Indexed on: 24 Jun '04Published on: 24 Jun '04Published in: Expert opinion on investigational drugs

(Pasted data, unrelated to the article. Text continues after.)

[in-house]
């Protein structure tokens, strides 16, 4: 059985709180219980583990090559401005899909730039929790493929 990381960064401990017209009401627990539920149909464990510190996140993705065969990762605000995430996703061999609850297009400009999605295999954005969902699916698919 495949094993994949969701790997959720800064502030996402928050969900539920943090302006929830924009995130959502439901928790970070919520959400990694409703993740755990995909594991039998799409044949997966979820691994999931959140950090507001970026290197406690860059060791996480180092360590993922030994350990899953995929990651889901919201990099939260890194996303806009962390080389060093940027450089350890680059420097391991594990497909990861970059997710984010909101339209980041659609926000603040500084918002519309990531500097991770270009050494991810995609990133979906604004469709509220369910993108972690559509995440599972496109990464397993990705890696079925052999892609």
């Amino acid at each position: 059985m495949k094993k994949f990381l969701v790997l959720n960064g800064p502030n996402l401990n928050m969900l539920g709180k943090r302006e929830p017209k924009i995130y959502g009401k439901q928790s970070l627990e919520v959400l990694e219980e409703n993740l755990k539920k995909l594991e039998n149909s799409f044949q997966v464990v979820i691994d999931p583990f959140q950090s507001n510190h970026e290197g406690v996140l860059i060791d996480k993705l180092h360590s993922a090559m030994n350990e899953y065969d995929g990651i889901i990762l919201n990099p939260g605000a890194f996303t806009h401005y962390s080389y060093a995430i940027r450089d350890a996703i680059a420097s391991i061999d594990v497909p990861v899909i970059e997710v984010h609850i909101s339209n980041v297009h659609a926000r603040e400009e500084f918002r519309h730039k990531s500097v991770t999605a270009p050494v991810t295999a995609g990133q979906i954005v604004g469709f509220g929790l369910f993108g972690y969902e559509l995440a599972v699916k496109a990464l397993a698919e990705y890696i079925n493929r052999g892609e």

Despite recent advances in our understanding of the mechanism of atrial fibrillation (AF), effective treatment remains difficult in many patients. Pharmacotherapy remains the mainstay of treatment and includes control of ventricular rate as well as restoration and maintenance of sinus rhythm. The currently available antiarrhythmic drugs are particularly effective in converting paroxysmal AF to sinus rhythm and in enhancing the positive effect of electrical cardioversion, but are limited in their efficacy in maintaining sinus rhythm. Moreover, there are limited options in the setting of co-existing ischaemic heart disease, left ventricular dysfunction and structural heart diseases. New drugs added to our clinical armamentarium have been, or are being, developed to combine better efficacy and lack of pro-arrhythmic effects. These developments have gained more interest particularly with the recent debate over rate control versus rhythm control for AF. Although some of these agents are promising, their uptake in clinical practice will not only depend on their efficacy as antiarrhythmic agents but also on their safety in acutely terminating AF and in long-term maintenance of sinus rhythm or rate control in the community.